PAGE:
Study Shows Facebook’s Retail Appeal

Everyone in the world of marketing whether you are online or offline (or hopefully the right combination of the two) wants to better define social media and its uses. Different sectors or verticals see how the various social media tools impact their particular type of business and no two seem to act alike. Much of that has to do with having too little real data to draw firm conclusions from and the learning curve that is occurring on the customer side of this equation.

Google Working On Translator Phone

Holy language gap, Batman! Google looks to be creating some pretty cool futuristic gadgets for its utility belt. Now, when Eric Schmidt puts out the Goog signal he can feel confident that ex-Google employees in all parts of the world will understand the signal without have to spend time changing out the filter on his light signal. (I had to use this picture again after all the trouble Andy went through to make it). This will all be made possible by Google’s translation tools that are moving toward translating voice on the fly.

Now, this technology is a few years away but The Times of London is bringing the project to our attention.

Google Display Ad Business Poised for $1 B in 2010

Well, since Google’s Super Bowl ad has signaled that it is in trouble by sending some kind of message that there is fear in the air (c’mon people relax it’s not the big deal you may think it is), what does a company that is obviously reeling on its heels look to do? Find other ways to make money of course.

Now I do not believe that Google is reeling at all. I don’t think that their Super Bowl ad is evidence of anything other than the fact that they could use an already created and packaged message to reach a large audience when their competition wasn’t. Nothing more and nothing less. Do you really think that the cost of that ad is of any consequence to Google’s bottom line? I suspect they figured they could smoke the crappy ads for chips and beer with a simple message and create buzz worth more than $ 3 mil. Mission accomplished.

Google Gets the Department of Justice’s Seal of Non-Approval

I can hear it now. We normal folks won’t be able to hear this signal (kind of like a dog whistle) but this is being sounded across the US to Washington, DC from Mountain View, CA as we speak.

“Calling all ex-Google employees in DC! Calling all ex-Google employees in DC! (Especially if you still have stock) I repeat – Calling all ex-Google employees in DC! This is your real leader, Eric Schmidt, and we need you to ‘talk’ to some people about this ‘problem’ that the US government has with our book deal. Remember where your allegiance is and who is more powerful. Go and do your duty for the Goog immediately. Thanks and have a great day!”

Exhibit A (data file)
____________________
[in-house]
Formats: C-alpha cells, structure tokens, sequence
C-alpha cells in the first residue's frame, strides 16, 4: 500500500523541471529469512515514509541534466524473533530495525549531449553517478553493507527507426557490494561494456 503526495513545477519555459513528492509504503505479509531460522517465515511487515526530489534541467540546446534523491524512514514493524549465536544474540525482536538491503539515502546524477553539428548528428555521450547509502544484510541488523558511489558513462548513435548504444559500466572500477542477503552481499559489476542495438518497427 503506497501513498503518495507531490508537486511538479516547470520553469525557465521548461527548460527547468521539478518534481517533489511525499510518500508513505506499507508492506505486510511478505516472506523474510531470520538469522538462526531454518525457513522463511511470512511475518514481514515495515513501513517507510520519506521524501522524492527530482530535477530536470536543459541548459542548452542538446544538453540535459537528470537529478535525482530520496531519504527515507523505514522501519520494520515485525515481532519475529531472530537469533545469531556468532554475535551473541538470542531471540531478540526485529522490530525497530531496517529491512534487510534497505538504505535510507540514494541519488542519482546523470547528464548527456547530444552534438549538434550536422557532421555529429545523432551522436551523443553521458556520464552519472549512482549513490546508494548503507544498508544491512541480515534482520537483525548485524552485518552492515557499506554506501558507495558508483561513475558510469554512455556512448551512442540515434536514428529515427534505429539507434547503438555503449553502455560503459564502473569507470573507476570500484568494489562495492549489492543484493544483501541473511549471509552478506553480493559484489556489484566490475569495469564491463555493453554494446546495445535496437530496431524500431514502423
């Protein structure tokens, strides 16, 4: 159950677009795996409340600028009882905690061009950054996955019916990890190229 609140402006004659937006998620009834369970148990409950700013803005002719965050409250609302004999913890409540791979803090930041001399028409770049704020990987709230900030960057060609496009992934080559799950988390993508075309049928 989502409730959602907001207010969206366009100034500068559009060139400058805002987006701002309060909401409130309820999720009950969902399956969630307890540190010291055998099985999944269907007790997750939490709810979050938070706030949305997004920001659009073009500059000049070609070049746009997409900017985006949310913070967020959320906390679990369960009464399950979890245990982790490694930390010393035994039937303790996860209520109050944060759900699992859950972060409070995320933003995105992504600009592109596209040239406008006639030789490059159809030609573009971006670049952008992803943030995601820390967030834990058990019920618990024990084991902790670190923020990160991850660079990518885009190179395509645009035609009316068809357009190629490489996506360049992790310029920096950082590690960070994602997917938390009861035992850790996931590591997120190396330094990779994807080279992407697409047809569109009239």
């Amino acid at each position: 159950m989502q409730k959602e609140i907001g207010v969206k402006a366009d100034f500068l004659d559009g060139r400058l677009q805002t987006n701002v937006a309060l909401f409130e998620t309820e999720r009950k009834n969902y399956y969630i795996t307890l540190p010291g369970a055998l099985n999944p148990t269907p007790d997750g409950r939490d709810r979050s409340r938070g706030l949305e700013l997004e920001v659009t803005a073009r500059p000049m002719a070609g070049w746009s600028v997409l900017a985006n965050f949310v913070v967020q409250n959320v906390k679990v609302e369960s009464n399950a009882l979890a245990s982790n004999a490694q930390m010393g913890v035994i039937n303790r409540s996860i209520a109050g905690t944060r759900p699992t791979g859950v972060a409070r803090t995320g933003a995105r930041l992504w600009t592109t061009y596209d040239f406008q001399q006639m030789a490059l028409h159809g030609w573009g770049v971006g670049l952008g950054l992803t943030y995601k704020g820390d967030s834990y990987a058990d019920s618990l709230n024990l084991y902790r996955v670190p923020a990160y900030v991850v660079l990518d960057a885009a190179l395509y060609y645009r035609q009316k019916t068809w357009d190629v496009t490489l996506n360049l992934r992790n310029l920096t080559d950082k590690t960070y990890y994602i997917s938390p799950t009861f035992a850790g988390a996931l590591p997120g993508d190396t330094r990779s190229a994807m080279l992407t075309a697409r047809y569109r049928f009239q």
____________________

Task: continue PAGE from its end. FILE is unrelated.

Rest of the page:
Facebook Slow Rolls New Home Page Design and More

Facebook has begun introducing a new home page redesign to about 20% of the total 400 million ‘users’ of the social media platform. It appears as if the gist of the changes are just moving certain elements to different parts of the page so they can get more attention from users. More usage of the functionality means more stickiness means more opportunities to make cash. It’s that simple. Inside Facebook tells us

First off, a lot more people are engaging with notifications in the new design, Facebook’s Peter Deng tells us, which isn’t surprising since it’s at the top left-hand side of the site instead of the right hand of the bottom toolbar. Notifications for third parties will appear within the new interface for the rest of the month, until Facebook removes them on March 1.

Toyota’s Recall Antics Spread Virally

Over the past few weeks I have been watching the Toyota recall fiasco out of the corner of my eye. It began as a news story (which is different than its actual start date) and it has not gone away. Well, you know the online “you know what” has hit the fan when you can go to Comedy Central’s site and see this

Now, it appears that Toyota has really done some serious long-term damage to one of the most respected brands in the world. How? By being slow to react and being aloof enough to give enough fodder to someone like Jon Stewart to skewer them. Sure Jon’s not NBC, ABC or CBS but he’s more influential ;-)

C Suite Resignation Via Twitter

When people in the industry or anywhere else for that matter look to C-level participation in social media Sun’s CEO, Jonathan Schwartz, is viewed as a pioneer. He was the first Fortune 500 CEO to blog. Well, now he has broken some new ground by being the first CEO of his stature (or maybe any for that matter) to tweet his resignation. Yup, he’s given his last 140 characters on behalf of Sun Microsystems.

The New York Times Bits column says:

Jonathan Schwartz, the last chief executive of Sun Microsystems, has become the first Fortune 200 boss to tweet his resignation.

Late Wednesday night, Mr. Schwartz used Twitter to publish a haiku about his exit from Oracle, which just completed its purchase of Sun last week.